LICENCE EXTENSION: ‘Infringement of human rights’ says resident
Residents are fighting plans for a King’s Heath off-licence to sell booze until 11pm at night – claiming it will fuel loutish behaviour and breach their human rights.
Brits Food and Wine convenience store is bidding to sell alcohol from 7am to 11pm throughout the week.
But several residents have argued against it, citing concerns about anti-social behaviour from ‘aggressive, abusive’ groups.
Heard by the council’s licensing committee today (Monday, April 12), the shop at Stapleford Croft, King’s Heath was looking to extend its current hours, which operated from 8am to 9pm under the former owner.
However the application was met with objections from several local residents, many of whom claim the area is already struggling, forcing the applicant to change their planned operating hours to 8am to 9pm.
“Local groups of adolescents congregate on the wall outside of the shop, at times they have damaged property belonging to the shop, residents’ cars and litter the area constantly, they have not been abusive to me personally, but have been verbally aggressive towards other residents and I feel that extended hours will only increase our worries more,” one resident wrote.
“This is a low poverty area with a raised crime rate – the introduction of being able to access alcohol more readily is only going to fuel the situation, this is something neither the shop or residents can control, so for the safety of the local area the current hours should not be extended.”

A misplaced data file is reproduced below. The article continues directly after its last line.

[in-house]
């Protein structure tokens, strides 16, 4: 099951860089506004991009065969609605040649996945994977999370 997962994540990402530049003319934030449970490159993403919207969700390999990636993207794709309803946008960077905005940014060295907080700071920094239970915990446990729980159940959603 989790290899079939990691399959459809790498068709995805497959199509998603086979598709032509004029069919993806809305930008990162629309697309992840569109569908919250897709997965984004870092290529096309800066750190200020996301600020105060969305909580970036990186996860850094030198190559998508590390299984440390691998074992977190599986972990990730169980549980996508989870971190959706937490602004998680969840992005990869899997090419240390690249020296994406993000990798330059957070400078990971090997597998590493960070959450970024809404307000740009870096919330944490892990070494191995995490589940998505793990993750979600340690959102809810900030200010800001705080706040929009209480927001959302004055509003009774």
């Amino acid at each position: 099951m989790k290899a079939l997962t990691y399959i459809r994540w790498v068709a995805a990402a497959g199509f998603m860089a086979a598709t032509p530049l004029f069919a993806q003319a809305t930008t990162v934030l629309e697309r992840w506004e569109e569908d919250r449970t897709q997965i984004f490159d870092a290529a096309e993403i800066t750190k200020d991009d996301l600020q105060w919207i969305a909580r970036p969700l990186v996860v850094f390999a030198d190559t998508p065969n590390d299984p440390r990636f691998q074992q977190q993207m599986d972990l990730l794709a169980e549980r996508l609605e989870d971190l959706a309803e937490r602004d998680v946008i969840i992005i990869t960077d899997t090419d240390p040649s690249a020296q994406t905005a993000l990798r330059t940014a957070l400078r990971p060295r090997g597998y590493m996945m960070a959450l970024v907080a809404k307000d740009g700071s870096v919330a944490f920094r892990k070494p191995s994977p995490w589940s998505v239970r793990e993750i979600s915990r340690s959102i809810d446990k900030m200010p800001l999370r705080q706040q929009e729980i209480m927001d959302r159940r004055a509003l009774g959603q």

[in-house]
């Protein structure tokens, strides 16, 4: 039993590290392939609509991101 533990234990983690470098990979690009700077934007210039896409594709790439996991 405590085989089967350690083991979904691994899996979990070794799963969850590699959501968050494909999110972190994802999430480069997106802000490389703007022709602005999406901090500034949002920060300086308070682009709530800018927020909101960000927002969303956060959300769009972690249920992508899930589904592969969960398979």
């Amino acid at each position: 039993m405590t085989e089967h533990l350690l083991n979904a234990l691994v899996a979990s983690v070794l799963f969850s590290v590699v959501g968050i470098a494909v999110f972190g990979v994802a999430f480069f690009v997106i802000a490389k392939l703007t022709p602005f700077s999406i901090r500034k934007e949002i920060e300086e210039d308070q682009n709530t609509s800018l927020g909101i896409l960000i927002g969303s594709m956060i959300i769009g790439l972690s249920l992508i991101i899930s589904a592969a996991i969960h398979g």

A spokesperson for the applicant pointed to the fact that there had been no representations from responsible authorities, such as the police, with several objections dismissed as ‘speculative’.
However one person claimed that the impact of any extension would be a violation of her human rights, telling the committee: “As a resident I should not have to put up with this [litter, noise, fighting, screaming, loud music] until 9pm let alone 11pm,” she wrote.
“It is an infringement of my rights and an absolute public nuisance for myself and all other residents living close by.
“I feel that if this application is accepted will an infringement of my Human Rights, more specifically Article 8 – Respect for your private and family life.
“Therefore, I would like the licensing committee to consider my representation in opposing this application to protect my family, my neighbours and local community and help us to reduce noise, pollution and crime within our area.”
A decision on the application is expected within five working days.
Words: Tom Dare, Local Democracy Reporter
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